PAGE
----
How do I know I have clay soil?
It’s relatively easy to do a basic soil type test to help you understand your soil profile.
It’s called the hand texturing or extrusion test.
Basically, you take a fist full of your soil, wet it so that you are able to shape it into a ball. Then you lightly “extrude” the ball using your forefinger and thumb and see whether what form it takes. For example, clay soil would be able to be extruded into a sausage form whilst a propagation mix would be difficult to extrude/form into a ball.
Examples of different soil types are as follows:
- Clay loam
- Sandy loam
Ok so I have clay - what type is it though?
Clay soil is generally either dispersive or non dispersive. (I’m not going to do into details of salinity, pH or mineral factors etc for now).
How do you distinguish between the two types?
The simplest way is to take a bit of the soil sample and put it into a glass jar filled with distilled water. The soil sample has to be dry and the water has to be distilled. Take care not to mix or agitate the water/soil.
The water around the edges of the soil aggregate in a dispersive soil will become cloudy and milky looking (water looks dirty) because of the dispersed clay.
For a highly dispersive soil, dispersion will be obvious after about 10-30 minutes; for a moderately dispersive soil, it may take 2 hours or more for dispersion to be obvious.
Why is all of this important?
Basically, it’s to know whether you are able to use gypsum to treat your clay soil.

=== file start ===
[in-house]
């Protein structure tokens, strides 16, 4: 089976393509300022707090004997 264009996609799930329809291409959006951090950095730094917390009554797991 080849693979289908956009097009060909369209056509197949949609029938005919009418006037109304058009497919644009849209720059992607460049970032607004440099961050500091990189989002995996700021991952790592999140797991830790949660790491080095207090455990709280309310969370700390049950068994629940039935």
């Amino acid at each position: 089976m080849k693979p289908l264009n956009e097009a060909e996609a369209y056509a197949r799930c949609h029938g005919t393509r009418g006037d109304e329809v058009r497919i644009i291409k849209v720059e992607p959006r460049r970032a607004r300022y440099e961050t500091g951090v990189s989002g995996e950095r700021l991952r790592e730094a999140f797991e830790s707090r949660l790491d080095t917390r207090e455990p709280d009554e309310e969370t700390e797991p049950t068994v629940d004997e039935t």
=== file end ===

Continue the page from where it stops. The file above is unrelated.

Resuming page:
Gypsum will only treat dispersive clay and be used to treat soil surface problems.
Subsoil that is not exposed is very difficult to treat with gypsum.
Improving your clay soil
As mentioned above, applying gypsum to your clay soil will break it up into small crumbly pieces making it easier to work with and also improves drainage. If the soil is a very heavy clay, then this may need to be done more than once.
However, although effective, this is a short term measure. Longer term management strategies need to be in place to maintain and increase organic matter in soils.
Dig the soil over very deeply, incorporating lots of bulky organic matter as you go. Compost leaf mould, coarse grit and well-rotted (composted) bark chips are good options.
But be wary of putting in too uncomposted bark or wood chippings though– the bacteria needed to break down this amount of wood will deplete the soil of some nitrogen. Do this and you’ll end up with unhealthy looking plants!
And what plants do I need to work with?
You’d need to make sure that the plant species you’ve selected is suitable for clay soil.
Natives (in general) don’t grow well in this soil type as they prefer soil with good drainage but they will tolerate it if you apply the long term management technique described above.
If you’re stuck when you actually get round to doing this, book me in for a consult and I’ll be happy to go through the steps with you!
Hungry for more information on clay soil and just learning about them in general?
Then check out the following write-ups which could assist!
Handreck, K & Black, N 2010, Growing media for ornamental plants and turf, 4th ed., University of New South Wales, Sydney, Australia.
In the meantime, visit my past projects below which have applied appropriate soil management strategies!
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